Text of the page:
Lever-action shotgun claims just pulp fiction

The controversy about whether Australia should allow the importation of the Adler A110 lever-action shotgun has certainly delivered some over-the-top political theatre. 

Loaded argument: Has Australia’s fixation with gun control come at the expense of gun violence control?

Loaded argument: Has Australia’s fixation with gun control come at the expense of gun violence control?

If you believe hyperventilating sectors of the media, the Adler is a newly invented death machine. If you believe some politicians’ rhetoric, allowing the Adler into the country dramatically waters down Australia’s 1996 gun laws.

This sounds ominous. But is any of it true? The Adler has been incorrectly described as “new” or “advanced” technology. In fact, lever-action shotguns have been around for well over a century. The Adler looks modern on the outside, but on the inside there is nothing new. The most contentious feature of the gun, and the reason for the parliamentary angst, is its magazine – the part of a gun that holds extra ammunition. Again, this is nothing new. Various models of lever-action shotgun with magazine capacities of five or more rounds have been on the market in Australia for decades.

Claims the Adler A110 somehow weakens Australian gun laws are pure fiction. 

Lever-action shotguns have always been permitted in Australia. For the past 20 years, they have been available to “Category A” firearm licence-holders.

Some say this is the “easiest” category for obtaining firearms, making it sound as if someone can instantly get a licence and go out and buy a gun. The truth is more complex. A Category A firearm licence authorises a person to possess “rimfire” rifles (the .22, or “rabbit gun”) that are not semi-automatic, and shotguns that are not semi-automatic or pump-action.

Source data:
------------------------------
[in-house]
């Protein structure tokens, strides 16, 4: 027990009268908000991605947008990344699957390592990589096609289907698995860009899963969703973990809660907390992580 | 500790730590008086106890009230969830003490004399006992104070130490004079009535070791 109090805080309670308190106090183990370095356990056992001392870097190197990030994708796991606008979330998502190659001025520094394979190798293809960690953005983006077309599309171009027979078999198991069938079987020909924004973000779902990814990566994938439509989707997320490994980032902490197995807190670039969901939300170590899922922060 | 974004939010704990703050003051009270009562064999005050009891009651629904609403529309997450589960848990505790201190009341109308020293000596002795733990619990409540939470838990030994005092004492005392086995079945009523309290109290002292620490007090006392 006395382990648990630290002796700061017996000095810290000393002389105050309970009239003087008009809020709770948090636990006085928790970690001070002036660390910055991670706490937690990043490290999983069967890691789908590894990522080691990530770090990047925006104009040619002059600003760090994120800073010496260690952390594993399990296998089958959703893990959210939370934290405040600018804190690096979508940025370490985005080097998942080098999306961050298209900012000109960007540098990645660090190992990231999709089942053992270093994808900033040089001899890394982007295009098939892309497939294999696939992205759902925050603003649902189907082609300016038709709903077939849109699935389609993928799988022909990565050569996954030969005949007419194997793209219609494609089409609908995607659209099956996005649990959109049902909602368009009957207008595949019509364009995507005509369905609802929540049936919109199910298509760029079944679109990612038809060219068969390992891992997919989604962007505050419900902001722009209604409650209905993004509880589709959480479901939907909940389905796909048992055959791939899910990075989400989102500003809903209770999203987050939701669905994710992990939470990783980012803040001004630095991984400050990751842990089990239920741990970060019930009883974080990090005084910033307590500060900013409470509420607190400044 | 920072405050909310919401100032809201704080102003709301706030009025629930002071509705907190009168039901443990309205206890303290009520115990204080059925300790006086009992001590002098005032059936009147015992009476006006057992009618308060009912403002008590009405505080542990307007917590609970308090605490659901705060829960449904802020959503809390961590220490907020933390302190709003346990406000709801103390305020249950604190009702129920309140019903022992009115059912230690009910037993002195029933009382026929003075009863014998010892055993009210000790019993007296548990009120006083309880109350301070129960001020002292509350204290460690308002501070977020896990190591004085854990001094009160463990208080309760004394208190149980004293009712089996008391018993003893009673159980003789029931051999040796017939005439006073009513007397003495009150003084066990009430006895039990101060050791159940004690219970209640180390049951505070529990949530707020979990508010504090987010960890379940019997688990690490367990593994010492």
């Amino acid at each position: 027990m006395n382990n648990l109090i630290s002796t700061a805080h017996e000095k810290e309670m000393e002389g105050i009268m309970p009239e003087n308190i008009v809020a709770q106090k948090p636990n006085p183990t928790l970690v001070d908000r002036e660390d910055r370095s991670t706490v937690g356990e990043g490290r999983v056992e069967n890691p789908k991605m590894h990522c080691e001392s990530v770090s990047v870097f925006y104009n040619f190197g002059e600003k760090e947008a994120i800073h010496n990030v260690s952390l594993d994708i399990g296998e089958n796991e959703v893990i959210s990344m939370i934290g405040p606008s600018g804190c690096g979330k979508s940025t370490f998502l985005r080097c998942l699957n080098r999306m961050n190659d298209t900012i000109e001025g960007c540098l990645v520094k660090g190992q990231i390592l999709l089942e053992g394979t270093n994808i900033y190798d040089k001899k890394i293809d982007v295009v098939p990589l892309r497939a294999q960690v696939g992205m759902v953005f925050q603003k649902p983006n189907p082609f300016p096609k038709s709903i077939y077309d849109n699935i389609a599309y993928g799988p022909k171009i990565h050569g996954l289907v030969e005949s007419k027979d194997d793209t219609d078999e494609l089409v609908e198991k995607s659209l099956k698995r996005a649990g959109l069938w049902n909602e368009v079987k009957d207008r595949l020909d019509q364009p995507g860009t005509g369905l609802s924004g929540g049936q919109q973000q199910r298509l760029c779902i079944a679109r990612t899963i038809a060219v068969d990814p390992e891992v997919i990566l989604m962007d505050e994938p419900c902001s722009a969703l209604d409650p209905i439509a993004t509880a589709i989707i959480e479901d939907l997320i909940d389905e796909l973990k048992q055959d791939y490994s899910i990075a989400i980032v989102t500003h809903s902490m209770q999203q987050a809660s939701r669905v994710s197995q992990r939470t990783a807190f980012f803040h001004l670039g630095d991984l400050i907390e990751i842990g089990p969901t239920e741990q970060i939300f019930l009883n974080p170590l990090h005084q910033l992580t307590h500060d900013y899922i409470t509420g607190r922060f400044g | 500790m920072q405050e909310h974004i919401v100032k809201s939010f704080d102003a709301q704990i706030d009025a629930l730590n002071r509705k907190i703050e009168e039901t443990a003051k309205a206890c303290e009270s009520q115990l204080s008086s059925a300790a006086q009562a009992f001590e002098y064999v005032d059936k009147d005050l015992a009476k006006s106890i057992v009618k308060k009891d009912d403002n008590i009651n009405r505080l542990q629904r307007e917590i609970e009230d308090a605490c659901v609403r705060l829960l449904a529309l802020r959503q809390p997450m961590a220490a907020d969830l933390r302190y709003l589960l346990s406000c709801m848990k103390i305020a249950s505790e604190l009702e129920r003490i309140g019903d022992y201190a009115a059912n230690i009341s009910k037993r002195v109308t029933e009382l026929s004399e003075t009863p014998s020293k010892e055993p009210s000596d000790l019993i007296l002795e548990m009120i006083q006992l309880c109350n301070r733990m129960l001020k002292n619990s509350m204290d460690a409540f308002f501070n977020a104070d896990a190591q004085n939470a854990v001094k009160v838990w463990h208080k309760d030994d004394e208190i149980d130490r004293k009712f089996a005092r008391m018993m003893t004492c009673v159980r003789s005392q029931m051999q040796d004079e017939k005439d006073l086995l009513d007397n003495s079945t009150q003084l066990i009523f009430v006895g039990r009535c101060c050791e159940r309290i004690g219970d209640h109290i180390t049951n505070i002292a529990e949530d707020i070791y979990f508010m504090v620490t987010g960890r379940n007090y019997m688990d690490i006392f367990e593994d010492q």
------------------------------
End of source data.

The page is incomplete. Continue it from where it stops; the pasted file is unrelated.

To obtain a licence, a person must be over 18 years of age, complete approved safety training, and prove they have a genuine reason for owning firearms.

A person must be “fit and proper”. The standards rule out anyone with a history of, for example, violence, illicit drug use, misuse of weapons, or other criminal activities. It is mandatory for police to conduct background checks into licence applicants. 

It is an offence to provide false or misleading information. A 28-day waiting period applies before a licence will be issued.

If a person is approved to hold a Category A licence, and wants to purchase a firearm, they must apply to police for an individual “Permit to Acquire” for each gun they want to own (and pay a fee). All sales must occur through a licensed firearms dealer, and all firearms must be registered with state authorities. Guns must be locked in a safe when not in use.

The hyperbole about the Adler simply does not match the facts. This is symptomatic of the generally poor quality of debate around firearm policy in Australia.

Australia’s fixation with gun control has come at the expense of gun violence control. Gun control is easy. Gun violence control is difficult. It goes far beyond law and order, encompassing complex elements of human society and behaviour. Tackling gun violence takes evidence-based and collaborative efforts that adopt a whole-of-community perspective. It needs long-term thinking and commitment.

Canada, the UK, and even the US have all implemented effective gun violence reduction programs. Australia has a lot of catching up to do. But it seems our politicians would rather keep shouting at each other about old guns than talk seriously about new approaches to improving public safety.

  • Samara McPhedran is Senior Research Fellow, Violence Research and Prevention Program, Griffith University.
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